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20

A cock's crow can be heard from a long distance, depending on various factors, so there is no reason to assume the bird was within the temple area. Given it could be simply and literally a cock's crow, there seems to be no logic in searching for another, more complicated explanation, which would need to be backed up by strong historical evidence to have, in ...


9

As has already been pointed out, the progression is Jesus ἀγαπᾷς ἀγαπάω Verb Second Present Active Indicative Singular Peter φιλῶ φιλέω Verb First Present Active Indicative Singular Jesus ἀγαπᾷς ἀγαπάω Verb Second Present Active Indicative Singular Peter φιλῶ φιλέω Verb First Present Active Indicative Singular ...


8

This is a good question because the Mishnah (m.Bava Kamma 7:7) states that: אין מגדלין תרנגולים בירושלים. We may not raise chickens in Jerusalem. The reason for this is not the dung directly (dung is not actually ritually unclean). But there is a concern that the chickens may contaminate the sacrifices with the unclean creatures they might drag ...


6

I Personally Believe Peter Denied Christ Exactly Six Times I did a study of this exact problem in my seminary studies for my M.Div., and just looking at the textual details and collating the accounts came to the conclusion that the answer is best resolved as seeing it as two sets of denials of three each, with each group of the three occurring prior to a ...


5

The confusing passage here seems to be Matthew's account, which we will come to in due course. The other accounts, including the apocryphal Gospel of Peter give rather clear indications of timing, so we begin by examining them: When the Sabbath was over, Mary Magdalene, Mary the mother of James, and Salome bought spices so that they might go to anoint ...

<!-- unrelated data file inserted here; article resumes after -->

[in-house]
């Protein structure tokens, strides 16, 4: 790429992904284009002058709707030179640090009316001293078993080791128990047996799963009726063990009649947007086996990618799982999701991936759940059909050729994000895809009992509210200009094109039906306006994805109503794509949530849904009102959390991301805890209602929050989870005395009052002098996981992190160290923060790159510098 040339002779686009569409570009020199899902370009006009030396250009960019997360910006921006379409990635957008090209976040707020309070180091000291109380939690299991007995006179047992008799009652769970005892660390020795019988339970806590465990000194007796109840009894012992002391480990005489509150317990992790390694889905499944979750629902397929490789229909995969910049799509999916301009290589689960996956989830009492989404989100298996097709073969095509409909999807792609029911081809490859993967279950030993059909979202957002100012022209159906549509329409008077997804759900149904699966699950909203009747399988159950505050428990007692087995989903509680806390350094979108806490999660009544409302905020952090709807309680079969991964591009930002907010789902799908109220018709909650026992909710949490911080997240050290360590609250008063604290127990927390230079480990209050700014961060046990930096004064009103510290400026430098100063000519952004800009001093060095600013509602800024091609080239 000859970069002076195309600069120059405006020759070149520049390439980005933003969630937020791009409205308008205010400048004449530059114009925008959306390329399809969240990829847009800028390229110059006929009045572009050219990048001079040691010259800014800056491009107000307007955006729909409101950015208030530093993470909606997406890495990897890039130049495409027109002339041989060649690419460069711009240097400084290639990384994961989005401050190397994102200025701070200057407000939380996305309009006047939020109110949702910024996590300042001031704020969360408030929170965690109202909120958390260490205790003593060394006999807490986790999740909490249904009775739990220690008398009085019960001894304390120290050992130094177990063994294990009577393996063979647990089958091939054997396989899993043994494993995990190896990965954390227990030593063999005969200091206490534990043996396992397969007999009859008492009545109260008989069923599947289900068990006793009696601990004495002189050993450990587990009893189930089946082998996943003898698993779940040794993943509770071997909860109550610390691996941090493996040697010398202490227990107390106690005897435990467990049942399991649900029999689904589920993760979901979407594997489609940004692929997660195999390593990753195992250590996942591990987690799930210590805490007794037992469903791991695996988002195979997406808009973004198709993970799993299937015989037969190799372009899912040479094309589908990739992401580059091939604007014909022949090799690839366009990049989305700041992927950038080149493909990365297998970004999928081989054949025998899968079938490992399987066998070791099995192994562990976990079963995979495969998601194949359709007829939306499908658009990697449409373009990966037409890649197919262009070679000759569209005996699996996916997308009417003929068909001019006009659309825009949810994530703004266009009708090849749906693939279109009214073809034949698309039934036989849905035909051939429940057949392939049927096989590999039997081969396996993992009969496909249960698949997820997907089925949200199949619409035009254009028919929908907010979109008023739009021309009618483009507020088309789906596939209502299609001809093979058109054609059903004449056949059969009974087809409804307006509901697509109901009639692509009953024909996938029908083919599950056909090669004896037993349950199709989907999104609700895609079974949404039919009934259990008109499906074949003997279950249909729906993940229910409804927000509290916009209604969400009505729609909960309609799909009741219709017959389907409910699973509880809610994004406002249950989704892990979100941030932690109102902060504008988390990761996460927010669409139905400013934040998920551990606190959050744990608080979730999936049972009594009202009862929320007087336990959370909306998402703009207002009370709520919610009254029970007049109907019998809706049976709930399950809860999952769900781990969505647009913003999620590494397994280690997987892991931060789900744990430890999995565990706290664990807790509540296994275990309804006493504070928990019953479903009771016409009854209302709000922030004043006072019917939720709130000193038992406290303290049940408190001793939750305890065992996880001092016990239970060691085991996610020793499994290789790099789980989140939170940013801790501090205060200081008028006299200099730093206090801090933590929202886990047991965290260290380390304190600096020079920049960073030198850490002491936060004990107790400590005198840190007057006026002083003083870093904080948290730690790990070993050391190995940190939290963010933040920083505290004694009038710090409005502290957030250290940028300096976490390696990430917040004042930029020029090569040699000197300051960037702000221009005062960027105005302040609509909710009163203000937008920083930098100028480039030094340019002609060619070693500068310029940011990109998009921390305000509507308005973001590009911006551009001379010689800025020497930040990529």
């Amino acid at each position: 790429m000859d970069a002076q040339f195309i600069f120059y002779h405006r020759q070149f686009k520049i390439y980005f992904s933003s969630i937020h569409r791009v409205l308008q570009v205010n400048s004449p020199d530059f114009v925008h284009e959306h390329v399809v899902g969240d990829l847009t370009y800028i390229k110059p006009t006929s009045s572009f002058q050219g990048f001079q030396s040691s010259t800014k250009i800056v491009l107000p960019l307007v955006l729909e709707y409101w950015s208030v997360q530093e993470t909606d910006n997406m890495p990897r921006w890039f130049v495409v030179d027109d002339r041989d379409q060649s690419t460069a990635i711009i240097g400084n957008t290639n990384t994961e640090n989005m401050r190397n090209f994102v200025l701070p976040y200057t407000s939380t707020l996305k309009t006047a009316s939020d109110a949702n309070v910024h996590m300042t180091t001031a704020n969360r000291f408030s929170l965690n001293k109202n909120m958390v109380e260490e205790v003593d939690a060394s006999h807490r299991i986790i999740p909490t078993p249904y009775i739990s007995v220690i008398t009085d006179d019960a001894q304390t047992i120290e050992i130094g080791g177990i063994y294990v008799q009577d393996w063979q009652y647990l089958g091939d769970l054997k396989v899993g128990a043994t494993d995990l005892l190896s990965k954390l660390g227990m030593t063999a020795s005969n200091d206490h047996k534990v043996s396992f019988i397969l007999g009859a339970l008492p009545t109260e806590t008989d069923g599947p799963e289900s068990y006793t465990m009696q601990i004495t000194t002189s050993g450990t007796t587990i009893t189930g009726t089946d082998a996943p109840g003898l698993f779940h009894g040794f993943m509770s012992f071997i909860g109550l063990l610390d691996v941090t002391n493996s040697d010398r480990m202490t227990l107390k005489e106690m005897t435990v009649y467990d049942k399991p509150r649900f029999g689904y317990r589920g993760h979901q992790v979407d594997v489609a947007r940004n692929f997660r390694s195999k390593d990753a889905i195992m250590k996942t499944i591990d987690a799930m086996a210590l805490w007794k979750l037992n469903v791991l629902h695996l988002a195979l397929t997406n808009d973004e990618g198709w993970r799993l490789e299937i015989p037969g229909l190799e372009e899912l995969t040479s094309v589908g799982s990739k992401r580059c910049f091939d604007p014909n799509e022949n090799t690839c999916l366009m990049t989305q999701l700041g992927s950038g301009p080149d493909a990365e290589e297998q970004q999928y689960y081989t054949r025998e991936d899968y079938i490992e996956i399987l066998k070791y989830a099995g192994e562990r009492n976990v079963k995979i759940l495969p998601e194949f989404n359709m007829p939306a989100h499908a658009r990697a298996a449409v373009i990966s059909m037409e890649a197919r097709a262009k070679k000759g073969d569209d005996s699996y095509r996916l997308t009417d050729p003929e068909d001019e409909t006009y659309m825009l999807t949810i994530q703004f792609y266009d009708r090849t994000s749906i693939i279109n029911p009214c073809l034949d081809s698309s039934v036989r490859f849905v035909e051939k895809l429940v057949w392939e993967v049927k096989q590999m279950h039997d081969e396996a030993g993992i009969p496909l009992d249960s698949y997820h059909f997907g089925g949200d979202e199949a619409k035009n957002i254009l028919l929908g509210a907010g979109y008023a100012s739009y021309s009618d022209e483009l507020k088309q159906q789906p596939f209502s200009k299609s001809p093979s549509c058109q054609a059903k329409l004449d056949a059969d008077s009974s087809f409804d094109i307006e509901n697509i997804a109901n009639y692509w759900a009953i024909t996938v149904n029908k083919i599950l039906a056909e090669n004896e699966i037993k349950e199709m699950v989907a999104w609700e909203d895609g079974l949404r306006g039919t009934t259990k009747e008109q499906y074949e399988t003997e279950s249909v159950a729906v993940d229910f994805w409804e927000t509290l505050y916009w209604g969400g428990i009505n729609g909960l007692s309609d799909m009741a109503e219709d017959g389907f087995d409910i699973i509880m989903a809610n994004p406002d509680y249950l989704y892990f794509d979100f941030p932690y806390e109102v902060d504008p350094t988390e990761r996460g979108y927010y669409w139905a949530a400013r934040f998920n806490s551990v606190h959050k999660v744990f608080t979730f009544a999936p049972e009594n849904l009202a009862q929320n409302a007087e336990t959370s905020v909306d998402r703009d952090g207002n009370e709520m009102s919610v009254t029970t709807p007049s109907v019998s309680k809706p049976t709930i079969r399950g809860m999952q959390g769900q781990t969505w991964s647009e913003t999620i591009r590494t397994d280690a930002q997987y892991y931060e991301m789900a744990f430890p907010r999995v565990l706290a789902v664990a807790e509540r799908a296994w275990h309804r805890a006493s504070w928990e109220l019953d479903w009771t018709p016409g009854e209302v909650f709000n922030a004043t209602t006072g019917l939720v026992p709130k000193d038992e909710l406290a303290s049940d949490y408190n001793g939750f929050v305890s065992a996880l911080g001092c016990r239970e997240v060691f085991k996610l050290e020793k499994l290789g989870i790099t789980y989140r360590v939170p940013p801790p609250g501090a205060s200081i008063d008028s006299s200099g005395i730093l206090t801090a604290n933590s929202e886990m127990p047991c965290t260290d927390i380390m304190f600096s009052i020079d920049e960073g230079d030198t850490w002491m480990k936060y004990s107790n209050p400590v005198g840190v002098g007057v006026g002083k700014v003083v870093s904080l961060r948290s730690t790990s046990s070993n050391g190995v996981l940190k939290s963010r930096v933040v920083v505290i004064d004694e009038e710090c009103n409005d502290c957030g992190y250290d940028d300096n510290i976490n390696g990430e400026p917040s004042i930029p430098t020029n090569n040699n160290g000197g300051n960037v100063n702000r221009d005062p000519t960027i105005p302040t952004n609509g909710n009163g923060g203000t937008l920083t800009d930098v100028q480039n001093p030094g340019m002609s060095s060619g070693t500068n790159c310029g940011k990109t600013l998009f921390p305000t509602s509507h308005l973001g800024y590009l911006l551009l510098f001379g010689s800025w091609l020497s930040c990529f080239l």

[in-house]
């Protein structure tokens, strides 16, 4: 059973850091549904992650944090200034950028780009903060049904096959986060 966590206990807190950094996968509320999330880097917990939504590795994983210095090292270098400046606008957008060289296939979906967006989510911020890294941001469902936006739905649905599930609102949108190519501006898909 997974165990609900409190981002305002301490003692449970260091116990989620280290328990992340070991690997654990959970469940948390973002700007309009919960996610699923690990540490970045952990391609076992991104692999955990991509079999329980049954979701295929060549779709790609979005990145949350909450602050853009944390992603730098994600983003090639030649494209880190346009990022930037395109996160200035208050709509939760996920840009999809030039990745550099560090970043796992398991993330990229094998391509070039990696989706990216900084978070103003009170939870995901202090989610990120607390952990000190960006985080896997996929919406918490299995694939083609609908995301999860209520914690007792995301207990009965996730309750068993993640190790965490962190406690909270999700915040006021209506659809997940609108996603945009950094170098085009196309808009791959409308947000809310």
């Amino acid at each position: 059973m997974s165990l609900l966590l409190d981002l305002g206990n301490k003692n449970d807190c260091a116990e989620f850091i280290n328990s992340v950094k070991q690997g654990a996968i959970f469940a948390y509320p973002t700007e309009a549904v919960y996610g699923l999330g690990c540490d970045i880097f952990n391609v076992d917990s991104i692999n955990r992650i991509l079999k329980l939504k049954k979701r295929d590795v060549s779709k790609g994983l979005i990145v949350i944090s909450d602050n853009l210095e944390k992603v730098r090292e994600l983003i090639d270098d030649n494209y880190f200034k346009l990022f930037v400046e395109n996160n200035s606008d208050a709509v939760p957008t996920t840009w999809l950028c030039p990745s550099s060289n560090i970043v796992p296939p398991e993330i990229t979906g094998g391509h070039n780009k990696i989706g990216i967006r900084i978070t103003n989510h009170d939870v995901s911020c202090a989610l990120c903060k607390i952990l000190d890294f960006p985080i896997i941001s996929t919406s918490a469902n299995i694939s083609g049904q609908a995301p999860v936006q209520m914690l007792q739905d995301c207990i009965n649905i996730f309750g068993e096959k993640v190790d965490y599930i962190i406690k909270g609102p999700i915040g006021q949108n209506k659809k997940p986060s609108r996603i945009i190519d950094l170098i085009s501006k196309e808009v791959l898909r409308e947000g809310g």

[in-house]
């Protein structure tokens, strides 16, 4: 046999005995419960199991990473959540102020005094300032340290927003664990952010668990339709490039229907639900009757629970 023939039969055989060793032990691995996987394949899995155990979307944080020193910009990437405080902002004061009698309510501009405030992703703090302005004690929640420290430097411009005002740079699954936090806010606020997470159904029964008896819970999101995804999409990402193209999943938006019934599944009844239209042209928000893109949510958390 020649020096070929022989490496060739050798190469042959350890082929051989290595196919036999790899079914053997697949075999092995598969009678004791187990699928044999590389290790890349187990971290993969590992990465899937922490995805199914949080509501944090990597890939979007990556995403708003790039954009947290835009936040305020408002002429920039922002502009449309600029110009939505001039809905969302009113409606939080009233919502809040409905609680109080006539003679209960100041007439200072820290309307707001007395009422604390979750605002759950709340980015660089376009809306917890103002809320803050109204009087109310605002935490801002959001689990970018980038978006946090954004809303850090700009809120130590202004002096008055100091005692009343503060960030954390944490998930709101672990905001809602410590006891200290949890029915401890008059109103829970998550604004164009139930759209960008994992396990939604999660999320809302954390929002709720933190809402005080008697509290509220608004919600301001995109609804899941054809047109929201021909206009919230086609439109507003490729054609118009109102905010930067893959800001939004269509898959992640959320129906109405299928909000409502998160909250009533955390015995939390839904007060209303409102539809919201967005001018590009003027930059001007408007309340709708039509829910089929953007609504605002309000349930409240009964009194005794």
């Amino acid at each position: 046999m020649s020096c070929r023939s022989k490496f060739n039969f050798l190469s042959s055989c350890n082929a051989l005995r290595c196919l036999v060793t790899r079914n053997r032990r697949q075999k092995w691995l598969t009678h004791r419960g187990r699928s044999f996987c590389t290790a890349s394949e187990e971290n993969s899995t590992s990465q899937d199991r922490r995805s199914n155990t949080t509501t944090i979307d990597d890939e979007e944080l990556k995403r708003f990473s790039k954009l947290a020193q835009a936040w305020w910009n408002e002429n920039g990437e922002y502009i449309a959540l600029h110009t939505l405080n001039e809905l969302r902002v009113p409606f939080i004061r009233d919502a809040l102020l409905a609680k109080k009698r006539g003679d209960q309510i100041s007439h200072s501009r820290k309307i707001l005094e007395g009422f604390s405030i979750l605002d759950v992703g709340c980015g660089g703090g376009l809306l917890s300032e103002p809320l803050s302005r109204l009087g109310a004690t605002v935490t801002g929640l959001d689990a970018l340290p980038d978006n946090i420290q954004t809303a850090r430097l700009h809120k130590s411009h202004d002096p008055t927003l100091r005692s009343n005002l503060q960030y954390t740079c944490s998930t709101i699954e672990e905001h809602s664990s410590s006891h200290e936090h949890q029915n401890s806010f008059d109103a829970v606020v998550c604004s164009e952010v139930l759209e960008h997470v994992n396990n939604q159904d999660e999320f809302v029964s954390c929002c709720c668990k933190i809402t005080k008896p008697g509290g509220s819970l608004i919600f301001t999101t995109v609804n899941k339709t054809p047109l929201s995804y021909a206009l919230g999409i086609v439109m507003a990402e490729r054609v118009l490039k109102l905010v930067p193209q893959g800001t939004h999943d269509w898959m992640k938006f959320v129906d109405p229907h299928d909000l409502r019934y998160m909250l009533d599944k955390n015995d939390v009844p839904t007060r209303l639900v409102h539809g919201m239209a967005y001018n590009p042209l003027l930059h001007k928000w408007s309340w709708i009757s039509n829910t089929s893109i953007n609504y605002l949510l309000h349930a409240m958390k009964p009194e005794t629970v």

5

To begin, we need to remember something very basic, that is nevertheless taken for granted by modern readers: the ancient world didn't have audio recording. In the specific case of Acts 2, Peter's speech is portrayed as an impromptu reaction to accusations of drunkenness. Short of believing God himself told the author of Acts exactly what Peter said, it is ...


5

Here is the text of Matthew 16:18 set out in Greek of Nestle-Aland 27 and English of ESV (as above): κἀγὼ δέ σοι λέγω ὅτι σὺ εἶ Πέτρος, kagō de soi legō hoti su ei Petros And I tell you, you are Peter, καὶ ἐπὶ ταύτῃ τῇ πέτρᾳ οἰκοδομήσω μου τὴν ἐκκλησίαν kai epi tautē tē(i) petra(i) oikodomēsō mou tēn ekklēsian and on this rock I will build ...


4

I don't see an inherent conflict between these passages. Specifically, the John passage describes how both Andrew and Simon initially met Jesus; the Matthew passage describes how He called them as disciples. Matthew never claims that the event by the seashore was Jesus' first encounter with the brothers. Edit: In the account of John, Peter meets Jesus ...


3

There's significant discussion regarding the ending of John and how disjointed it seems (specifically, chapter 20). This has led some to hypothesize that John's gospel has been edited a few times. These could be insertions from the Johannine community revising an original document. Take it for what it's worth. I've also heard that could be a form of ...


3

I tend to just take ἄγγελος as simply messenger in this context. As the word is around ½ of the time simply meaning messenger and the other ½ of the time meaning an angel (i.e. messenger from God) we must choose from the context. Imagine we are praying for Peter and an excited woman told us Peter was at the door. She claims she 'heard' Peter through the ...